I don't think I've ever heard this many expressions of relief and gratitude: in the last week, the greater Cape Town area has seen good rains. We'll never take these for granted again: unless you're a hermit, you'll have seen that extraordinary video clip of the rain coursing down a bone-dry riverbed near Worcester, and everyone who has rain tanks is purring and posting pics of them online with captions "FULL AT LAST!"

At the same time, I've been getting some interesting new tips, and doing a lot of reading -- but most of these involve sewage and waste water recycling, and while they're interesting, they're not really what I'm in the mood for right now (but I shall SOON reveal the True Stories about what happens when we flush while living on an estate -- You Won't Believe What Happens Next).

Instead I'd like to celebrate the rain. Also to utter my usual Cassandra-like warnings: we may all be dancing on the spot, with three whole months of winter still to come, but the blessed rain has barely touched sides. It's had almost no effect on the bigger dams (which supply over half our water) whatsoever; and even if it rains every week for the entire winter, we'd still have to go a long way to replenish our water supplies to the point of relaxing our vigilance. So: we all need to keep on saving and harvesting water.

But there's no doubt that the scent of rain and soaked soil and vegetation are cheering us all immensely, along with the fuzz of green that is Nature's immediate and miraculous response. So let's relax and look at something beautiful to celebrate, at the very least, the end of one of the longest and hardest summers Cape Town has ever seen.

 "Echo Stream 2" by Simon Sephton.

"Echo Stream 2" by Simon Sephton.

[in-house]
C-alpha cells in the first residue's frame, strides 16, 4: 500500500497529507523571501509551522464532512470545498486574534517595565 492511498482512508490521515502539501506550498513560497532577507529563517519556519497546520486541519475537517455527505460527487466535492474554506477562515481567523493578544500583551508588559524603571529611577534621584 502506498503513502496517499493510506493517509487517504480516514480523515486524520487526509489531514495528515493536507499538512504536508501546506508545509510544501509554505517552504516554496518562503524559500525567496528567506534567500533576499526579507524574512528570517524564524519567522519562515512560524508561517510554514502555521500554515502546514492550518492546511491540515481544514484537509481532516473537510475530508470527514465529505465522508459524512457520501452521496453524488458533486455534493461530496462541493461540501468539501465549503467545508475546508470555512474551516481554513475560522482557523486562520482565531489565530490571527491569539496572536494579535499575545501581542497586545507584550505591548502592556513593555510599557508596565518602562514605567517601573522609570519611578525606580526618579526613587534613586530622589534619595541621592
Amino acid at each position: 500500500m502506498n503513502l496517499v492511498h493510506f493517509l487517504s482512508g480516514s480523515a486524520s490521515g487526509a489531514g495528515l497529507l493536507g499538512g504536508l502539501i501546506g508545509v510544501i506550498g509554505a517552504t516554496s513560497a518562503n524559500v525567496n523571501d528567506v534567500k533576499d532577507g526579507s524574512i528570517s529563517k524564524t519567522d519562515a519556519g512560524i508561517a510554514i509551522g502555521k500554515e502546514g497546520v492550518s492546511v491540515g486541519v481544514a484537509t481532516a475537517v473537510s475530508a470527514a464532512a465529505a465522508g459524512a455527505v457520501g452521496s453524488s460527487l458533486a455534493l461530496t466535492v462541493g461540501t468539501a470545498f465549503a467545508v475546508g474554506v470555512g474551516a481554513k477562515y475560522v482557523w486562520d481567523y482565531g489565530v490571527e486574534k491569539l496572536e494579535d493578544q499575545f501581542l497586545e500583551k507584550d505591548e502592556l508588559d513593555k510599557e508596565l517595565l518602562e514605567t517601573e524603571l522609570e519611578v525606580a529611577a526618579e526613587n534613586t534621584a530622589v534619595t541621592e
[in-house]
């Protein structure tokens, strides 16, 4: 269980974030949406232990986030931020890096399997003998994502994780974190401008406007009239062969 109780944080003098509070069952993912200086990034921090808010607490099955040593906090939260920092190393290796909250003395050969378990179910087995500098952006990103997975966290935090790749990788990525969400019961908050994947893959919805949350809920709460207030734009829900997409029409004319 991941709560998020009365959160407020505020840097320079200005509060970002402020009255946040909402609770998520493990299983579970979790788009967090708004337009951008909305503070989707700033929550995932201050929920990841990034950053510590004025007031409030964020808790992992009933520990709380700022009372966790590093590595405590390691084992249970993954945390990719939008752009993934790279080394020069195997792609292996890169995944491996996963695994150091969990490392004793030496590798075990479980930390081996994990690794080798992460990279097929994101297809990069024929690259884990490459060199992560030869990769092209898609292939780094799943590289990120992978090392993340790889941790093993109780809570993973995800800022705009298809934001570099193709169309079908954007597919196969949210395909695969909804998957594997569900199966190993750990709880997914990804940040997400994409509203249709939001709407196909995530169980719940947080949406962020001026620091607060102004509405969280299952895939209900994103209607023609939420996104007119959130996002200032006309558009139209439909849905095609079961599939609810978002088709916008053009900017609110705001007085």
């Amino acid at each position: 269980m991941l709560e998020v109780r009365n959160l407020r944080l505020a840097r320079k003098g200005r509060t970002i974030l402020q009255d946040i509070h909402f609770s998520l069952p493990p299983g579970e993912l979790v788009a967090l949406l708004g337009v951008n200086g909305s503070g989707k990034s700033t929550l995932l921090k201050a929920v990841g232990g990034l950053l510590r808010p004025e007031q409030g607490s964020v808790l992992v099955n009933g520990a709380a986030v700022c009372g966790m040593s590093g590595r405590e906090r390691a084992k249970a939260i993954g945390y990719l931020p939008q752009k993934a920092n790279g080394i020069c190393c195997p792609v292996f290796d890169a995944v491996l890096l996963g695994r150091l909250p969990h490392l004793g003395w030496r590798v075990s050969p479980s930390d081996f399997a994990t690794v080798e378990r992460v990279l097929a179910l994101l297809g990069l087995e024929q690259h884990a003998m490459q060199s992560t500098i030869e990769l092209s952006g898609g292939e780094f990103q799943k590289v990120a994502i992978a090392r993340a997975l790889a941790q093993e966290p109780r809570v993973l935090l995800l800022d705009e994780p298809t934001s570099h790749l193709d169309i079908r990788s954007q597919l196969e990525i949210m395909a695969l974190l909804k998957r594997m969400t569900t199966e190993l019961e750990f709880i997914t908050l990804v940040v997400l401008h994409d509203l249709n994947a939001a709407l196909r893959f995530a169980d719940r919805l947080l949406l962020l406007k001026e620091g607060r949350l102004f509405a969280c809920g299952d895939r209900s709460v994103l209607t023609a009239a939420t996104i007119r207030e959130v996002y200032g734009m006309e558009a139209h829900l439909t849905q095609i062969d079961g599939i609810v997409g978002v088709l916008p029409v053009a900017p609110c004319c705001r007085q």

This is one of Simon Sephton's extraordinary photographs of water. He specialises in what I think of as portraits of water, which he crops and enlarges to form beautiful images that look like pieces of abstract art -- and yet the sense of liquid and flow remains. He takes pictures of water in its "natural" context, so often rocks of the Table Mountain chain, river pebbles, floating foliage, and the tracery of reflected branches weave into his images.

Here, take a look:

 "Beyond Blue" by Simon Sephton. Taken right here in Silvermine Nature Reserve.

"Beyond Blue" by Simon Sephton. Taken right here in Silvermine Nature Reserve.

This tells you why he's so passionate about photographing water: https://www.simonsephton.com/

Here's one I loved so much, I bought a print:

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And I can't resist posting one more:

 "Otter gold" by Simon Sephton.

"Otter gold" by Simon Sephton.

So thank you, Simon, for giving us weary water warriors and worriers something wonderful to rest our eyes on, and a fresh way of really looking at something we all used to take for granted.

Helen Moffett
1001 Water-wise ways: what's next?
 We can't quite see around the next bend...

We can't quite see around the next bend...

It's Earth Day, and I want to write about a very uncomfortable emotion: despair. My social media feeds are full of chirpy advice: "Plant more trees for Earth Day! Resolve to recycle!" and gloomy truths: "Recycling has little impact: produce less stuff in the first place. Capitalism is broken."

After the great Water Panic, came the Great Water Silence, but now we're getting back into the swim (sorry) of this water thing, and the tips are trickling (really sorry) back in again. Some of us are (rightfully) proud of how well we've done in cutting back our water usage (to levels way below those set for water-saving in drought-stricken California, for instance); some of us (especially on research teams and working for green NPOs) are a bit exasperated with the arrival of international scientists and journalists all prodding and taking notes on how we're managing to file away for their future reference.